The property we landscaped is a ‘French villa’ estate on one of the inlets into the Hartebeespoort Dam on the south-eastern side. The dam is situated north of Johannesburg and to the west of Pretoria. Water from all the small rivers in this region run into this huge dam which is quite a sight when it overflows. The climate around the dam is very different from where I live in Johannesburg, even though it is only 45km. It’s a few degrees warmer and they get very little frost and it is quite humid with all that water around them. The hillside behind is covered with natural vegetation. There are still baboons running around up there!
As it was already September, our team at Indigo Landscapes were quite concerned because of the slope of the land and the coming rains. We get our rainfall in summer, starting around September in fits and starts and then by December we have really hectic storms. The lightening and thunder are something to behold. Most summers we get at least one huge hail storm which, of course, trashes the gardens but also does a lot of damage to buildings, cars and traffic lights. We get rain until the Easter Weekend – you can bet on it raining that weekend no matter where it falls!
The house is newly built, so it was basically a blank canvas to start with. Fortunately the owner had access to compost through his work and so had added quite a bit already to the soil, and someone had also planted the trees.
The lounge and patio are high up and have a stunning view of the dam. One of the owners is a child psychologist with her rooms on the ground floor. She needed client parking on the pavement so we levelled that area and used railway sleepers and gravel and she also wanted a pretty garden – that would not end up in the dam!
We needed to stabilize the steep slopes around the side and front of the house so we used timber sleepers and sandstone slabs to formed mini terraces. I did some research and found woven jute cloth which disintegrates in time, which is used extensively in environmental work here.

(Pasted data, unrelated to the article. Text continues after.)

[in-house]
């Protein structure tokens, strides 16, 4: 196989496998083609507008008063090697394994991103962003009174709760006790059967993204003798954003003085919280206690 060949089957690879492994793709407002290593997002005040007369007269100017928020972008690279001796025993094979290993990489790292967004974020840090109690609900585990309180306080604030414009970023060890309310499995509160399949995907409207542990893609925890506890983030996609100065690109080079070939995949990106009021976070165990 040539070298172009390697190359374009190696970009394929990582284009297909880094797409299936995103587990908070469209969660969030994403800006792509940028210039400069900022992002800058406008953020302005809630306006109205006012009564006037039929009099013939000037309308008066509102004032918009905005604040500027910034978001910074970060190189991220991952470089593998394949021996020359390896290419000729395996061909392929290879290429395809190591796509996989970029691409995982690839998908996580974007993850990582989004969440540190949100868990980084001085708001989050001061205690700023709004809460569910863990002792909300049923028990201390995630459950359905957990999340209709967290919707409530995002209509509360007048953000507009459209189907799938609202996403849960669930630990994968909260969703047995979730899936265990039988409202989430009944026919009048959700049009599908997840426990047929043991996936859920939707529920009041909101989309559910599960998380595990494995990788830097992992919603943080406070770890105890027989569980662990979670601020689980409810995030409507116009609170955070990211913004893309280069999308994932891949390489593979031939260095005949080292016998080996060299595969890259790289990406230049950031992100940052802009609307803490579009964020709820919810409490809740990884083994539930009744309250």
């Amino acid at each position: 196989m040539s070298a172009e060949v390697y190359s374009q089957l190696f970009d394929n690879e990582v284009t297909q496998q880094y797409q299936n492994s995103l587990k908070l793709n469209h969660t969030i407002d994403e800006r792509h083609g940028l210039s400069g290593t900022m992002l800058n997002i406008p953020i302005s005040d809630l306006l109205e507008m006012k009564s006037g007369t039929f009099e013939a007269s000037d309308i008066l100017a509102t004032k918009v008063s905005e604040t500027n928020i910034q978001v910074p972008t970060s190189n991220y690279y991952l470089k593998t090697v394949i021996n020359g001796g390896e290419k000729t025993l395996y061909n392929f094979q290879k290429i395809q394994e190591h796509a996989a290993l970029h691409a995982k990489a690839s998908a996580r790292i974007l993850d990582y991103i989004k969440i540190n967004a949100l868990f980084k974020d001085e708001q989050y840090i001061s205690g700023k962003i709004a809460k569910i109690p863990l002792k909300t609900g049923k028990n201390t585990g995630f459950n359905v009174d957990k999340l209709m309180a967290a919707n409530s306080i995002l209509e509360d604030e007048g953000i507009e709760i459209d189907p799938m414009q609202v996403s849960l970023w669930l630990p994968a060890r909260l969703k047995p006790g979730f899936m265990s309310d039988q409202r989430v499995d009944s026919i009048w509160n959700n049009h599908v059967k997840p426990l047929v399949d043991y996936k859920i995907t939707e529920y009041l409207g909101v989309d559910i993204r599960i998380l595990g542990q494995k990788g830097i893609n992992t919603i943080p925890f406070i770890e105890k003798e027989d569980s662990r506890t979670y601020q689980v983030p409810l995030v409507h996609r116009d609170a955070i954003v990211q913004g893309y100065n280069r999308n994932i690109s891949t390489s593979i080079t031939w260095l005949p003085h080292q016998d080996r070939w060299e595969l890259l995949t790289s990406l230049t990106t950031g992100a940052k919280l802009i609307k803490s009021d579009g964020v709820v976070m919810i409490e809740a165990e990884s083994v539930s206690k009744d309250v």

The product is called ‘Soil Saver‘ and is supplied by a company called Kaytech. Laying Soil Saver over the exposed soil and planting into it through cut pockets protects the soil from being washed or blown away until it’s bound together by the establishing plant roots.
The garden next to the patio acquired the French sandstone fountain. Just a little story here. Two farmers wife’s were looking at their staff sitting in the sun with nothing to do and decided that they needed to come up with a new business to give them some productive work. One farm has natural sandstone and they got to work making ‘things’ for the garden. Look at Akzento‘s website and see what they managed to achieve.
The client liked the idea of terracotta pots so we brought these into the design. The company which supplied these is Silk Road Arts. The soil mixture we used in the pots is called ‘tub mix’. We also added moisture retention gel to help retain the water. Every pot had to be carefully chocked to get it level on the sloping paving. The irrigation system has thin, flexible pipes leading off the main pipe and into each pot. I drilled holes into the wine vats for drainage. My goodness, you should have smelt the fumes. Good stuff when you have your upper body hanging in the vat! Pots were planted with Bougainvillea ‘Mrs Butt’, star jasmine, and topiary Syzygium, buxus and murraya.
We started installing the garden at the last week of September and finished in mid-November, taking about 3 weeks in total do this whole site. We added more compost to the whole garden and also used super phosphate and 3:1:5 (and the organic version of these) in the holes when planting.
The plants selected for the garden are a mixture of indigenous and exotic. Various creeping groundcovers were planted on the slope to stabilize the soil, including convolvulus, evolvulus, vygies, verbena, parahebe, creeping jenny, aptenia and othonna. Under the study window we planted Anthericum saundersiae, a native ornamental grass which can be cut back hard at the end of summer of early winter. We also planted indigenous Freylinia tropica as a hedge along the side of the house and Barleria rosea as a low hedge in the upper garden. [See the full plant list here]
The rains started about two weeks after we completed the job and many of these photos are a few months later in the following February. I stand in awe of nature. Look what rain, compost and warm weather can achieve. I enjoyed working at that site and often joked with the psychologist client about getting a free session by just looking at the view.